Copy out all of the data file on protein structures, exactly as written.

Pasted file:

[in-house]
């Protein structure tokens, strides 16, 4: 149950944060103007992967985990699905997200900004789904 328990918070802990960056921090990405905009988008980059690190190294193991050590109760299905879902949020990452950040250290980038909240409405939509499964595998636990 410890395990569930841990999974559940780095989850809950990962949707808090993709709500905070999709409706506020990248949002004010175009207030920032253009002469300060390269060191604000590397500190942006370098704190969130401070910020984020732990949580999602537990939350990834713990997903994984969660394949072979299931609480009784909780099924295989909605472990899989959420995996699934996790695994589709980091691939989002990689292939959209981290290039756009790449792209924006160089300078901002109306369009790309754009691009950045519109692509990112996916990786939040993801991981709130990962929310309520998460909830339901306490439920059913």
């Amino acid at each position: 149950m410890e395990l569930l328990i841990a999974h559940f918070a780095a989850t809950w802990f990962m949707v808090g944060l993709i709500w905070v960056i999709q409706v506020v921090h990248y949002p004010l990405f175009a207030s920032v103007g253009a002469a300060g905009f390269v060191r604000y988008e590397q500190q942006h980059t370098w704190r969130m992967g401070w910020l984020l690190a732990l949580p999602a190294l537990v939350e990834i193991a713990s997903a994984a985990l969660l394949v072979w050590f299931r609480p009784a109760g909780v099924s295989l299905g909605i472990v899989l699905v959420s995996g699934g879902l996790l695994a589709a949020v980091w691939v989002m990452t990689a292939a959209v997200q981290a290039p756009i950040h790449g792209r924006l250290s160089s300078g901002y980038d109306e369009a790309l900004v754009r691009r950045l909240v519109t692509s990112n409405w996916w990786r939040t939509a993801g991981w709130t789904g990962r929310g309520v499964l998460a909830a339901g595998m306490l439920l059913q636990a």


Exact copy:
[in-house]
């Protein structure tokens, strides 16, 4: 149950944060103007992967985990699905997200900004789904 328990918070802990960056921090990405905009988008980059690190190294193991050590109760299905879902949020990452950040250290980038909240409405939509499964595998636990 410890395990569930841990999974559940780095989850809950990962949707808090993709709500905070999709409706506020990248949002004010175009207030920032253009002469300060390269060191604000590397500190942006370098704190969130401070910020984020732990949580999602537990939350990834713990997903994984969660394949072979299931609480009784909780099924295989909605472990899989959420995996699934996790695994589709980091691939989002990689292939959209981290290039756009790449792209924006160089300078901002109306369009790309754009691009950045519109692509990112996916990786939040993801991981709130990962929310309520998460909830339901306490439920059913």
């Amino acid at each position: 149950m410890e395990l569930l328990i841990a999974h559940f918070a780095a989850t809950w802990f990962m949707v808090g944060l993709i709500w905070v960056i999709q409706v506020v921090h990248y949002p004010l990405f175009a207030s920032v103007g253009a002469a300060g905009f390269v060191r604000y988008e590397q500190q942006h980059t370098w704190r969130m992967g401070w910020l984020l690190a732990l949580p999602a190294l537990v939350e990834i193991a713990s997903a994984a985990l969660l394949v072979w050590f299931r609480p009784a109760g909780v099924s295989l299905g909605i472990v899989l699905v959420s995996g699934g879902l996790l695994a589709a949020v980091w691939v989002m990452t990689a292939a959209v997200q981290a290039p756009i950040h790449g792209r924006l250290s160089s300078g901002y980038d109306e369009a790309l900004v754009r691009r950045l909240v519109t692509s990112n409405w996916w990786r939040t939509a993801g991981w709130t789904g990962r929310g309520v499964l998460a909830a339901g595998m306490l439920l059913q636990a």